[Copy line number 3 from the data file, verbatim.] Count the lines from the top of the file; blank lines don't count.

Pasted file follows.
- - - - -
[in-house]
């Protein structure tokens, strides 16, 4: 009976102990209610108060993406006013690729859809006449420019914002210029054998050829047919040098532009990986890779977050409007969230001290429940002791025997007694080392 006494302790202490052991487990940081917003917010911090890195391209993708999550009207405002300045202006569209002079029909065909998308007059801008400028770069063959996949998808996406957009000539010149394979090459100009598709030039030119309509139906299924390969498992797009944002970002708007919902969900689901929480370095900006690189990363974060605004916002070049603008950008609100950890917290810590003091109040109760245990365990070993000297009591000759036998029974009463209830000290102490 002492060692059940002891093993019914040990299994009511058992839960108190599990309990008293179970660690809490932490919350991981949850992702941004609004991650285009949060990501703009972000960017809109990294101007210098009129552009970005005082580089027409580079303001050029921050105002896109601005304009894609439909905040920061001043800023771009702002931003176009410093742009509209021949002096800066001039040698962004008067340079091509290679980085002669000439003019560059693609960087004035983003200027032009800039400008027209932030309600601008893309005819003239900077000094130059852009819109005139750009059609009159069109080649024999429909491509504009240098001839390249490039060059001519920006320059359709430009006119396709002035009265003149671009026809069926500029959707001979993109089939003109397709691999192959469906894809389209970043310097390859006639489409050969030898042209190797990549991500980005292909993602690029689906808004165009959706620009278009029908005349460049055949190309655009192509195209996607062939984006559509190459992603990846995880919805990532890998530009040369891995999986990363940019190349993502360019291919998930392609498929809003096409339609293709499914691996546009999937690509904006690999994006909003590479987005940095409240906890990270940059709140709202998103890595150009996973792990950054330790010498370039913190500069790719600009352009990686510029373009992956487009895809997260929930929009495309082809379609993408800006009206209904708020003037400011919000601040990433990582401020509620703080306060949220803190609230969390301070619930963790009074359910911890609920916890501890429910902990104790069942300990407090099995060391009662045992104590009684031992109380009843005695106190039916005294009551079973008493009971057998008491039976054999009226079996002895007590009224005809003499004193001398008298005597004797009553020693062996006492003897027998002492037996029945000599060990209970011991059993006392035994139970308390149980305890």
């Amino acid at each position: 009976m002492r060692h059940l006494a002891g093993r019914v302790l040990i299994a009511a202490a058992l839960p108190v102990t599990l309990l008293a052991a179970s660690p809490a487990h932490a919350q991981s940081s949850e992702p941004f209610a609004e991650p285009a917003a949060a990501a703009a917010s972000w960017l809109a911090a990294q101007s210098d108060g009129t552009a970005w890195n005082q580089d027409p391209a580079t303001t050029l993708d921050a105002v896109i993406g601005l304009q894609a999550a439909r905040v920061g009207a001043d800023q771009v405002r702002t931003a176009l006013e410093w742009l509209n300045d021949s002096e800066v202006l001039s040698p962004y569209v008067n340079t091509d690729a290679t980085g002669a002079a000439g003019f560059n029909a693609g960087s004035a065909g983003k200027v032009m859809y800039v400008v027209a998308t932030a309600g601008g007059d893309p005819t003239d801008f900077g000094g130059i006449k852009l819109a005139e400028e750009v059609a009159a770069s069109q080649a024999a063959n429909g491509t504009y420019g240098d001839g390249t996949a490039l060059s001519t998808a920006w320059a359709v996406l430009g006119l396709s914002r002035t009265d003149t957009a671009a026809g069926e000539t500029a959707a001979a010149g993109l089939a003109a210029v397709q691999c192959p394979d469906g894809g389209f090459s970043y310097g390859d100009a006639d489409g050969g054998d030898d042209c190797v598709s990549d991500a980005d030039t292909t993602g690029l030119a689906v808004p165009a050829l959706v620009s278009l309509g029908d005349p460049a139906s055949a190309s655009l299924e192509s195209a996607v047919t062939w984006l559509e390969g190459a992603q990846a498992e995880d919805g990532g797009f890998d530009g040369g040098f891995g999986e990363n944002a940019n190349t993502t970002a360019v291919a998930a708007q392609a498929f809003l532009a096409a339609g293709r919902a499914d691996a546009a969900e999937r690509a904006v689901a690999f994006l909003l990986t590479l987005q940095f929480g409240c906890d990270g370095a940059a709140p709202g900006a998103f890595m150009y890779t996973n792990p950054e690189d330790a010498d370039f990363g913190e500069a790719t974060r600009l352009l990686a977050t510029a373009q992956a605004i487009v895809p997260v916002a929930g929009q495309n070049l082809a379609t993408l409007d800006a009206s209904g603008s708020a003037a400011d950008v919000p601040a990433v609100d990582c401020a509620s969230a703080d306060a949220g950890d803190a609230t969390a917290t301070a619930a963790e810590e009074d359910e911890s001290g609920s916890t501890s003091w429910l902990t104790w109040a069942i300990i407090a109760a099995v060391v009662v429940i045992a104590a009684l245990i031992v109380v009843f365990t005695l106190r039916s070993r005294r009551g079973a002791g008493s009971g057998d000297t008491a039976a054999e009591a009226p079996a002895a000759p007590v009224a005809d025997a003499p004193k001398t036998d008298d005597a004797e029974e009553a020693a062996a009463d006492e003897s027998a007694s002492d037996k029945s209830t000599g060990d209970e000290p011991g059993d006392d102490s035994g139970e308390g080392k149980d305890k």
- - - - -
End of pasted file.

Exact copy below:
């Amino acid at each position: 009976m002492r060692h059940l006494a002891g093993r019914v302790l040990i299994a009511a202490a058992l839960p108190v102990t599990l309990l008293a052991a179970s660690p809490a487990h932490a919350q991981s940081s949850e992702p941004f209610a609004e991650p285009a917003a949060a990501a703009a917010s972000w960017l809109a911090a990294q101007s210098d108060g009129t552009a970005w890195n005082q580089d027409p391209a580079t303001t050029l993708d921050a105002v896109i993406g601005l304009q894609a999550a439909r905040v920061g009207a001043d800023q771009v405002r702002t931003a176009l006013e410093w742009l509209n300045d021949s002096e800066v202006l001039s040698p962004y569209v008067n340079t091509d690729a290679t980085g002669a002079a000439g003019f560059n029909a693609g960087s004035a065909g983003k200027v032009m859809y800039v400008v027209a998308t932030a309600g601008g007059d893309p005819t003239d801008f900077g000094g130059i006449k852009l819109a005139e400028e750009v059609a009159a770069s069109q080649a024999a063959n429909g491509t504009y420019g240098d001839g390249t996949a490039l060059s001519t998808a920006w320059a359709v996406l430009g006119l396709s914002r002035t009265d003149t957009a671009a026809g069926e000539t500029a959707a001979a010149g993109l089939a003109a210029v397709q691999c192959p394979d469906g894809g389209f090459s970043y310097g390859d100009a006639d489409g050969g054998d030898d042209c190797v598709s990549d991500a980005d030039t292909t993602g690029l030119a689906v808004p165009a050829l959706v620009s278009l309509g029908d005349p460049a139906s055949a190309s655009l299924e192509s195209a996607v047919t062939w984006l559509e390969g190459a992603q990846a498992e995880d919805g990532g797009f890998d530009g040369g040098f891995g999986e990363n944002a940019n190349t993502t970002a360019v291919a998930a708007q392609a498929f809003l532009a096409a339609g293709r919902a499914d691996a546009a969900e999937r690509a904006v689901a690999f994006l909003l990986t590479l987005q940095f929480g409240c906890d990270g370095a940059a709140p709202g900006a998103f890595m150009y890779t996973n792990p950054e690189d330790a010498d370039f990363g913190e500069a790719t974060r600009l352009l990686a977050t510029a373009q992956a605004i487009v895809p997260v916002a929930g929009q495309n070049l082809a379609t993408l409007d800006a009206s209904g603008s708020a003037a400011d950008v919000p601040a990433v609100d990582c401020a509620s969230a703080d306060a949220g950890d803190a609230t969390a917290t301070a619930a963790e810590e009074d359910e911890s001290g609920s916890t501890s003091w429910l902990t104790w109040a069942i300990i407090a109760a099995v060391v009662v429940i045992a104590a009684l245990i031992v109380v009843f365990t005695l106190r039916s070993r005294r009551g079973a002791g008493s009971g057998d000297t008491a039976a054999e009591a009226p079996a002895a000759p007590v009224a005809d025997a003499p004193k001398t036998d008298d005597a004797e029974e009553a020693a062996a009463d006492e003897s027998a007694s002492d037996k029945s209830t000599g060990d209970e000290p011991g059993d006392d102490s035994g139970e308390g080392k149980d305890k």